Living In America 101: When Refugees Arrive, What Do They Need To Learn?
I was standing by the airport exit, debating whether to get a snack, when a young man with a round face approached me.
I focused hard to decipher his words. In a thick accent, he asked me to help him find his suitcase.
As we walked to baggage claim, I learned his name: Edward Murinzi. This was his very first plane trip. A refugee from the Democratic Republic of Congo, he'd just arrived to begin his American life.
Beside the luggage carousel at Washington's Reagan Airport, he looked out at the two lanes of traffic and the concrete wall beyond. "So this is America?" he said.
From finding his bag to finding his apartment and finding a job, there was a lot for Edward to learn.
Later, he acknowledged that while he was standing in the airport looking for his luggage, he felt the magnitude of the task before him. He says questions were zipping around his head: "How will I start? You get scared. How will I manage?"
After he found his bag and I called his caseworker to come and pick him up, we parted ways. He thanked me for being his "Airport Teacher."
But, it seemed to me, he needed a teacher for the rest of America.
That might as well be Claire Mukundente's job description — not in Edward's case but for many other refugees.
Halfway across the country, in Chicago, Mukundente works for the Pan-African Association, a Chicago-based nonprofit, and spends her days visiting new refugees and helping them adapt to a new country.
How Does The Stove Work?
Today, she's headed into a well-worn apartment building on the city's north side.
On the second floor, Alexia Mukambalaga and six of her family members share a two-bedroom apartment. They arrived two weeks ago from Congo — by way of Rwanda and Niger.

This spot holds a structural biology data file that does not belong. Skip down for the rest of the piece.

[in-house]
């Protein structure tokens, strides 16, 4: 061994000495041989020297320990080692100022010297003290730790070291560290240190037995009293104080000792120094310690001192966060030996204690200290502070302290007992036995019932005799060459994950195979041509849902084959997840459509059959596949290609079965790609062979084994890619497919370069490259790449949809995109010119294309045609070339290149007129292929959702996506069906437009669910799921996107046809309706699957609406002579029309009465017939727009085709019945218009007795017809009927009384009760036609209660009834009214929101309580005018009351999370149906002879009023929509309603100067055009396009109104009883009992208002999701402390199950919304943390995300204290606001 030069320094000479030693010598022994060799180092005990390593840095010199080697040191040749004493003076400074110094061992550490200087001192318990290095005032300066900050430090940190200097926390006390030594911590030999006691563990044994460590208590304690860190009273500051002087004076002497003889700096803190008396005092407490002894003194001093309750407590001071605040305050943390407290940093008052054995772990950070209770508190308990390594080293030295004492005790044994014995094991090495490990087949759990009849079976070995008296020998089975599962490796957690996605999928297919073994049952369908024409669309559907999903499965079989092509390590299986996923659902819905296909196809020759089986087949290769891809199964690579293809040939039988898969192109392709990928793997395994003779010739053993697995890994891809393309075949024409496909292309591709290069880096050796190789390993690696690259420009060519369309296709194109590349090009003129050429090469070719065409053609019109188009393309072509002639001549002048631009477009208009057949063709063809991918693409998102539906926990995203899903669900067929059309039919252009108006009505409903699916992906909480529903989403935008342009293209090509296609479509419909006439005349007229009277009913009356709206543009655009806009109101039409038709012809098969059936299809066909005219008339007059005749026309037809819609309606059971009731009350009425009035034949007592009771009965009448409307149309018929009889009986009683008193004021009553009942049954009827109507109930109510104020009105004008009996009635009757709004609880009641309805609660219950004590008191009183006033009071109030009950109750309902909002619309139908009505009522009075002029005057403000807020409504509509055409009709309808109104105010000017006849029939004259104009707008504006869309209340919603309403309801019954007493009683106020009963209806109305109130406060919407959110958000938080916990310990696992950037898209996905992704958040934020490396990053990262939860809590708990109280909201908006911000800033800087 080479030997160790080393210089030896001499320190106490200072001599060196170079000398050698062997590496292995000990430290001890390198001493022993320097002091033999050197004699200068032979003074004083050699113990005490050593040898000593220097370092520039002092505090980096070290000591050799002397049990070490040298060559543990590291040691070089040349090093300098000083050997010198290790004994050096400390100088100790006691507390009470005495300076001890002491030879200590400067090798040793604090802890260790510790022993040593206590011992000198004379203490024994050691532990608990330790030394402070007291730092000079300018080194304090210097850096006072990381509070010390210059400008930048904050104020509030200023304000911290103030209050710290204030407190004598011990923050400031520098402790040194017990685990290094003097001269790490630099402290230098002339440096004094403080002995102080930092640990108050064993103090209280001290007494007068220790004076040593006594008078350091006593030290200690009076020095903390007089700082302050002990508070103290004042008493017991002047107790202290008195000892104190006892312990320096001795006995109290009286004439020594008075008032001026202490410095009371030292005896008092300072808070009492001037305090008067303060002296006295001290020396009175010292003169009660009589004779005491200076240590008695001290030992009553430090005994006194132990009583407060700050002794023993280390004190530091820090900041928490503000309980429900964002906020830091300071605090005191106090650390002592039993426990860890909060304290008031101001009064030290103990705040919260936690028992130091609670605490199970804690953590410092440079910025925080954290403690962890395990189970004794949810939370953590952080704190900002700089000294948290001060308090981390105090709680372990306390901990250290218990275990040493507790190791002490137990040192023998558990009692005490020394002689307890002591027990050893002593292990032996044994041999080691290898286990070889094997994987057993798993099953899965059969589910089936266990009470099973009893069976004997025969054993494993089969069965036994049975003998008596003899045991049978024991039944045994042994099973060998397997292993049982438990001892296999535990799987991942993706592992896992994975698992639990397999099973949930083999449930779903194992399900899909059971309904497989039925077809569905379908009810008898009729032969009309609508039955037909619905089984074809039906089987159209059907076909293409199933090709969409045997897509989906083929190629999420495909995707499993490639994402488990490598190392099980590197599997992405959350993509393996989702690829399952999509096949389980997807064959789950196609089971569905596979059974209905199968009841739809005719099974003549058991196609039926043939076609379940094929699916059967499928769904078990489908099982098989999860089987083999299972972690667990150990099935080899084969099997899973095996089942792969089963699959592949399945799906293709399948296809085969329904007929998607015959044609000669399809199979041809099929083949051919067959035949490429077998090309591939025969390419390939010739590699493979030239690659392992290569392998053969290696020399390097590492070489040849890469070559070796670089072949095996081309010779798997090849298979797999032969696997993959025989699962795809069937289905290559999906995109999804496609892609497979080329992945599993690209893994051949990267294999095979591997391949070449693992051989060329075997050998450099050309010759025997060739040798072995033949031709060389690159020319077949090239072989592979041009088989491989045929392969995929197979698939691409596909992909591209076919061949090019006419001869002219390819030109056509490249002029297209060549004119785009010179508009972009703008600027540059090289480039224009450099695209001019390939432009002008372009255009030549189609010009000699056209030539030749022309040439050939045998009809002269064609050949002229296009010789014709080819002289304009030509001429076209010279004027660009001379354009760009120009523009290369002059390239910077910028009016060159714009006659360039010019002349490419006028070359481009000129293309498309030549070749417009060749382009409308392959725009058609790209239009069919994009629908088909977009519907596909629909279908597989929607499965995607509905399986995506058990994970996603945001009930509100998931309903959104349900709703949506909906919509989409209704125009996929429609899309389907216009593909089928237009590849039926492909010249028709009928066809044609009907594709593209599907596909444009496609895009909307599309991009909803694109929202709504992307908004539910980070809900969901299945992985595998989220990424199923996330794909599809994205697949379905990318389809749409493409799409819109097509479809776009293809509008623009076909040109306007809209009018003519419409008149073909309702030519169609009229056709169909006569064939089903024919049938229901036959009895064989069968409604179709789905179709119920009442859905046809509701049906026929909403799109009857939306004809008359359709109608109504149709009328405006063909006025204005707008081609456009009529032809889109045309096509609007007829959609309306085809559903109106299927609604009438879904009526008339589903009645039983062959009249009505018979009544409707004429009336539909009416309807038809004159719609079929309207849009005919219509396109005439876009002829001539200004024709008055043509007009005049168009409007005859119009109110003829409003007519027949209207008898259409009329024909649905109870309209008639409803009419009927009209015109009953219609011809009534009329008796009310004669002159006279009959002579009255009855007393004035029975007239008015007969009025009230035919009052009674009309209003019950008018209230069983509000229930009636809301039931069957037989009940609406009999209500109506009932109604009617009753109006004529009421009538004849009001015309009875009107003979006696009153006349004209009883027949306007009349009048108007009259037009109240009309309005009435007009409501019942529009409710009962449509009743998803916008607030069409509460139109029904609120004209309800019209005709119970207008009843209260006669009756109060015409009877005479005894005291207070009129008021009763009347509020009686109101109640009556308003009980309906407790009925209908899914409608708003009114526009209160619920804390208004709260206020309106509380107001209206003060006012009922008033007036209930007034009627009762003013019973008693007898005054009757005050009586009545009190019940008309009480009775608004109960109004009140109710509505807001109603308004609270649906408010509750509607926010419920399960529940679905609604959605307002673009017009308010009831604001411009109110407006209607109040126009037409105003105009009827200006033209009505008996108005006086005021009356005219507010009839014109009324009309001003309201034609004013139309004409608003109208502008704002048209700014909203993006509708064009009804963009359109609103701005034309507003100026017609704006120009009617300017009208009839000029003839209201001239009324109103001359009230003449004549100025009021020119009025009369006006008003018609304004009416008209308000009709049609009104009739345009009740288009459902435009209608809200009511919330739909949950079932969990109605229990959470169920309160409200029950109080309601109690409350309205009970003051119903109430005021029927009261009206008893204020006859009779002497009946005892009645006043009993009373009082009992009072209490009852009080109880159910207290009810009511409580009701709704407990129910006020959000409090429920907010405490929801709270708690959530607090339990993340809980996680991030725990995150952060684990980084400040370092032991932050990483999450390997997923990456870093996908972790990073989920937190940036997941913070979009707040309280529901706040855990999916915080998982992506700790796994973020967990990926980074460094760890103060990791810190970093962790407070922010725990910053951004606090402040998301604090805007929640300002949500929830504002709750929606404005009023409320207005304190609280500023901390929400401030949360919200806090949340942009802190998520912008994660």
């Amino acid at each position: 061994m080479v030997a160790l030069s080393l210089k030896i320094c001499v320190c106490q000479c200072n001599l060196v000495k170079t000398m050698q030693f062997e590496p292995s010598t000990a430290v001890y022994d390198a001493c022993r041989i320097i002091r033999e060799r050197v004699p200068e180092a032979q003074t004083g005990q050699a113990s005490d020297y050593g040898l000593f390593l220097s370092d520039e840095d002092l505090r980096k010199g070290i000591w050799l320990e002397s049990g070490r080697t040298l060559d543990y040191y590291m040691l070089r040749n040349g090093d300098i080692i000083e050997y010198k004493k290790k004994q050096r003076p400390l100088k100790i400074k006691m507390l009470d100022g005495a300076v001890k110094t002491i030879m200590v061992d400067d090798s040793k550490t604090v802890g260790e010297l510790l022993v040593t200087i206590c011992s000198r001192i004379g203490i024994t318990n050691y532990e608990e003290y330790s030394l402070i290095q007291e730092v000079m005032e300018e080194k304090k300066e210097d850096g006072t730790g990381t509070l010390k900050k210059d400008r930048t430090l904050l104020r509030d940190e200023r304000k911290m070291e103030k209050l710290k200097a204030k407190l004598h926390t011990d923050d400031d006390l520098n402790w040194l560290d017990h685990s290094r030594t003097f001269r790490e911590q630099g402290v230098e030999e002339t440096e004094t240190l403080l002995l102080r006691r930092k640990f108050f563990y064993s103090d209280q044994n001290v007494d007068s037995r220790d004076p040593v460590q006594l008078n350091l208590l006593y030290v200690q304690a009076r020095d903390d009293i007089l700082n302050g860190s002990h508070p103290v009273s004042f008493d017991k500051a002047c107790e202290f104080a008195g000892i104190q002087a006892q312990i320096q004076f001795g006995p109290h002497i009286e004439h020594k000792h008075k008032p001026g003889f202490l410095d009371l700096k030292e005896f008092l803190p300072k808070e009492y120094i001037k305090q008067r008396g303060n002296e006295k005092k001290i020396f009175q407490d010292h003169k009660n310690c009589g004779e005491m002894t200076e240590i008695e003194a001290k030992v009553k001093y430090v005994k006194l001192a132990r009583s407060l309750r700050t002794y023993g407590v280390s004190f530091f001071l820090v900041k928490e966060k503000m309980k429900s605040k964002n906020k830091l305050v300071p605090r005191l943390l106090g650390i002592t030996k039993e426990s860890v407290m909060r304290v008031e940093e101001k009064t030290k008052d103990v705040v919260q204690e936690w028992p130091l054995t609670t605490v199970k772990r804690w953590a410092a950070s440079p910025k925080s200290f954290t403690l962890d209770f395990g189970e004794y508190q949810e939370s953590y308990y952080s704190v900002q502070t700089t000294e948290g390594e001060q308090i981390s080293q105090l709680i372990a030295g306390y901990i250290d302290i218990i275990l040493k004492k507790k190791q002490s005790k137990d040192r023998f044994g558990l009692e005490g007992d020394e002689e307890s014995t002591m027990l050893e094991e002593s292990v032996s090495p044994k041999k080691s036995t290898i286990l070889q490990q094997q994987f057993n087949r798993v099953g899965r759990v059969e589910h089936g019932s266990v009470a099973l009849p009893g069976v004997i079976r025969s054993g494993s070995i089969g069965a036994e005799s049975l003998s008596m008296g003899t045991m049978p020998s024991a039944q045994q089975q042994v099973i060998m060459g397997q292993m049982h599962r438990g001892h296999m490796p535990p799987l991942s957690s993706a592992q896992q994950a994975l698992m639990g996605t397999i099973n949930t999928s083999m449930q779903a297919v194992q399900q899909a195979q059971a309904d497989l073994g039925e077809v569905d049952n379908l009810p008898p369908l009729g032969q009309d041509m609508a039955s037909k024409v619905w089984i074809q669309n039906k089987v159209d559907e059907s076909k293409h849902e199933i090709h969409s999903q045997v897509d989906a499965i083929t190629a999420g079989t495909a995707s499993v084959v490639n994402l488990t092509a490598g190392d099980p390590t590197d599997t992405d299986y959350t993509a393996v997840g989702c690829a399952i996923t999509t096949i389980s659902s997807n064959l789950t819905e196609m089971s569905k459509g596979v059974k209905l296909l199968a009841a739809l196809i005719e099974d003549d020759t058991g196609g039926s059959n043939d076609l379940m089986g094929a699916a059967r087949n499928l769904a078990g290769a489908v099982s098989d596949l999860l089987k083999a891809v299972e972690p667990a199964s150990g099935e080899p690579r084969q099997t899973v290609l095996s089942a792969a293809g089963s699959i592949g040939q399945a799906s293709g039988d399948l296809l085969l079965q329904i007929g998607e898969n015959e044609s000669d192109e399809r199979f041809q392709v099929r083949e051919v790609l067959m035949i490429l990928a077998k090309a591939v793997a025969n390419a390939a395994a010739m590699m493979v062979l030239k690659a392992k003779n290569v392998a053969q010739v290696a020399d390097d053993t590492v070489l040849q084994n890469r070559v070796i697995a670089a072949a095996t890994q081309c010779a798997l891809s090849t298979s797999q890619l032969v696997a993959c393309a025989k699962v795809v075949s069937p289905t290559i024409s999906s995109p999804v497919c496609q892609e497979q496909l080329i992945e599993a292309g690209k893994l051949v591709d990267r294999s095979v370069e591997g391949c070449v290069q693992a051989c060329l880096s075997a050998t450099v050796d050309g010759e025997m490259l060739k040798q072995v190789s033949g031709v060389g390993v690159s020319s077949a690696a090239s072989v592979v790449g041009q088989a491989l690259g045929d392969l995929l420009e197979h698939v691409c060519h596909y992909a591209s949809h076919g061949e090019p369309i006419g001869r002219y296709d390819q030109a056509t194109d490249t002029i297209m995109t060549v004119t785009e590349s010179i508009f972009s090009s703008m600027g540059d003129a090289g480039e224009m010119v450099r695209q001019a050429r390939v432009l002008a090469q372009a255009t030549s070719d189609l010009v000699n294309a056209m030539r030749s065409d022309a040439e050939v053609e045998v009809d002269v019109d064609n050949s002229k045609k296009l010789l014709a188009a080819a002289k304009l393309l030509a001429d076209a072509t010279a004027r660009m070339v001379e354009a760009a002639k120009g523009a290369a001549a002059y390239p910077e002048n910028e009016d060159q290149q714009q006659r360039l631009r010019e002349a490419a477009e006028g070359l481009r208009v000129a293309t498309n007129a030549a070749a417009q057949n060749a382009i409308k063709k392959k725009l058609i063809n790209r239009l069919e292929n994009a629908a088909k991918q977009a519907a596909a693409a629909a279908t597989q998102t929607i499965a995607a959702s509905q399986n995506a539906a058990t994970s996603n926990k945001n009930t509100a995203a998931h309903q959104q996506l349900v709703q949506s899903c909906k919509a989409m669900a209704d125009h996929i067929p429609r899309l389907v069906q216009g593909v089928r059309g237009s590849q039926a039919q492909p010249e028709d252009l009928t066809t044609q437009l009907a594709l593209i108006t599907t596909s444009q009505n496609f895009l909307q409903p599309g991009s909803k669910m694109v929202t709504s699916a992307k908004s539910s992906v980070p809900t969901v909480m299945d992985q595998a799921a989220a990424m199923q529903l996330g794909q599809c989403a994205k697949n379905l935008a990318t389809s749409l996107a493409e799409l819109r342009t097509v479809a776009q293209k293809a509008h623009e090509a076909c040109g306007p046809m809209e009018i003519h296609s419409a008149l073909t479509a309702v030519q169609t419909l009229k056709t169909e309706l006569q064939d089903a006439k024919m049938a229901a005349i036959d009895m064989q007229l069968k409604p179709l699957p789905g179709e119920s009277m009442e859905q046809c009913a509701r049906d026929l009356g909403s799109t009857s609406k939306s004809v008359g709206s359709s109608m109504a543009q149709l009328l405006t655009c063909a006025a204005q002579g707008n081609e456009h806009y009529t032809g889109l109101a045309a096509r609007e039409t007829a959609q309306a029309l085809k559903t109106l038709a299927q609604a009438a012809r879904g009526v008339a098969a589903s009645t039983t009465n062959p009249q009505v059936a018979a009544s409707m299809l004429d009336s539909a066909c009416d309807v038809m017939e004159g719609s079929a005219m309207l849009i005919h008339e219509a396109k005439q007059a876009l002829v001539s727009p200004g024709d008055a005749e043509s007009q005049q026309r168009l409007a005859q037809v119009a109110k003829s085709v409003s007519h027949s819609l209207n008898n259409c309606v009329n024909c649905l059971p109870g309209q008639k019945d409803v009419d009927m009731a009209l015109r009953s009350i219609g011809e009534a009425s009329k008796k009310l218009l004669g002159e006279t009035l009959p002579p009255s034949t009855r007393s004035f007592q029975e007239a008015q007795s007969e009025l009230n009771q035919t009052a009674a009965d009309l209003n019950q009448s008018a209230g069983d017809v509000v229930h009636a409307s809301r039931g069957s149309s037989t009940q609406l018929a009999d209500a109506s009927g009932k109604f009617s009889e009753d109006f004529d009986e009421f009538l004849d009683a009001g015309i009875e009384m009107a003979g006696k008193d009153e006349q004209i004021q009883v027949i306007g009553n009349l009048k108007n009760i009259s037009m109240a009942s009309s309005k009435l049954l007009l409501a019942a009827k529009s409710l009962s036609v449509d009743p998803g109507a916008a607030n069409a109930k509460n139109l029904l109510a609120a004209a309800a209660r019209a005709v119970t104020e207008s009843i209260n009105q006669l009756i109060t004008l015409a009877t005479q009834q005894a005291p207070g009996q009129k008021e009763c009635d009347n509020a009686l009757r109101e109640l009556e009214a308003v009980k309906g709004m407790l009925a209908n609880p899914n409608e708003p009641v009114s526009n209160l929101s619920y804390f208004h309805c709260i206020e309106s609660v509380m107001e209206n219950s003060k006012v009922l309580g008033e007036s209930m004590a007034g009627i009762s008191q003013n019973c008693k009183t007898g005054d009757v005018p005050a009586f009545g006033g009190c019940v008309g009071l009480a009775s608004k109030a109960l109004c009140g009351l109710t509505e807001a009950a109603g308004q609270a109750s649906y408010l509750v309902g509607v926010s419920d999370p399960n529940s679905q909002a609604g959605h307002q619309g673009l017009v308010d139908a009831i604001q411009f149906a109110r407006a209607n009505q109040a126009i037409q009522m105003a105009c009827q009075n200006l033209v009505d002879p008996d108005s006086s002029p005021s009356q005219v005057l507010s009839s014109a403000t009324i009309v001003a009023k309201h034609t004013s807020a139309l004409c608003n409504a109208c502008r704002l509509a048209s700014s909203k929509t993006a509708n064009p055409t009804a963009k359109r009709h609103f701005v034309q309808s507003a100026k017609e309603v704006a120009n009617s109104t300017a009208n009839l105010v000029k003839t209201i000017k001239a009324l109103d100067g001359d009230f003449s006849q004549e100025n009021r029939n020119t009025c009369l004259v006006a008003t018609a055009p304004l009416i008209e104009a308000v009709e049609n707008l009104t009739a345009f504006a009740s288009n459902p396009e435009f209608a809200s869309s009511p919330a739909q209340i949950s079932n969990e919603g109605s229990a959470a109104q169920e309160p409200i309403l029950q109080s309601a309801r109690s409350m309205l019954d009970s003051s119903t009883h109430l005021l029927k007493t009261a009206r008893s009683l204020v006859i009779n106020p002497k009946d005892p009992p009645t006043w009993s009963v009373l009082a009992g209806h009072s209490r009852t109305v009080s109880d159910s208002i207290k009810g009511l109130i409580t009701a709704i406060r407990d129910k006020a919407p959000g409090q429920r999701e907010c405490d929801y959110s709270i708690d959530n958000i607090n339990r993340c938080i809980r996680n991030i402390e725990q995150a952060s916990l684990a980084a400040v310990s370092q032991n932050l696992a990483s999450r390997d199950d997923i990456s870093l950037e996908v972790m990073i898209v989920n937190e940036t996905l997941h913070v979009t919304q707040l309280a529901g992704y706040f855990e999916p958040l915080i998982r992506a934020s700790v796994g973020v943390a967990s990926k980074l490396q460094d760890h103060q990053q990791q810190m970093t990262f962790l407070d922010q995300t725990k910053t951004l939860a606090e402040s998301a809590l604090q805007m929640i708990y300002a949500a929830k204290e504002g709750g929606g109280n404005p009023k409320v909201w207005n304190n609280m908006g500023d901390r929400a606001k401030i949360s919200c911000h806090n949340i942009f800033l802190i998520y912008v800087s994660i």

The family crowds around a folding table for lunch – some standing, others sitting.
Within minutes of meeting them, they ask Mukundente why the food in America tastes like pineapples. It's so sweet, they tell her.
Mukundente says food is always one of the first lessons: How to get it, how to cook it and what's healthy.
She helps the family figure out what goes in the freezer and fridge, and how to use a stove.
Mukundente says many Congolese have spent more than a decade in refugee camps, so a lot of the stuff in a kitchen is brand new to them.
Grocery stores, too.
"Shopping can be a big deal, especially for your own food," says Claire Mukundente. She often accompanies new arrivals to the grocery store, explaining how to evaluate dozens of different cereal brands and why it's important to avoid the sugary drinks.
Then she moves on to other lessons: the banking system and bus routes, social norms and gender dynamics.
Mukundente says they talk about "almost everything."
She says these families have learned a lot shuttling between countries and refugee camps, but when they come to a place like Chicago, many of those skills don't translate.
But Mukundente insists that she's not their teacher. Instead she says, "I see them as myself. Like me, when I came."
Claire Mukundente fled Rwanda in the 1990s during the genocide. And after traveling through seven countries, she arrived in Chicago.
She cleaned hotel rooms, tried to learn English and scrambled to find daycare for her three kids.
Ten years ago, she decided to start teaching other refugees what she'd learned.
But not all refugees have someone like Claire Mukundente.
Three months after I met Edward at the airport, I visited his one-bedroom apartment. It was about 30 minutes outside Washington, and he shared it with several other refugees. (He has since moved to Louisville, Ky.)
Sitting in the living room that doubled as his bedroom, he told me that soon after arriving he realized he needed to be his own teacher. So, he started observing everything.
"I tried to observe very silently," he said in the room that functions as his living room, bedroom, kitchen and dining room.
He learned to read a map and a bank statement. But Edward says there was more; he called them "invisible lessons — ideas." The biggest one?
"Time was paramount to every success in America."
Edward said that, during his 20 years in a refugee camp in Uganda, time had never before been linked to money. Just being a person meant you got a food ration, he said. But here, he got a job – as a line worker – and he was paid hourly.
"Time was important. Important!"
He told me that things have been hard during his first three months – America hadn't quite been the Promised Land he expected.
"I remember the story in the Bible: The Exodus."
Back in the refugee camp, Edward said, he always thought life would be easy in America, akin to the Biblical land of milk and honey.
But now, he finds himself having to remember that the Israelites struggled, as refugees and newcomers.
Eventually though, they learned to adapt to life in a new land. Edward says he hopes he will too.
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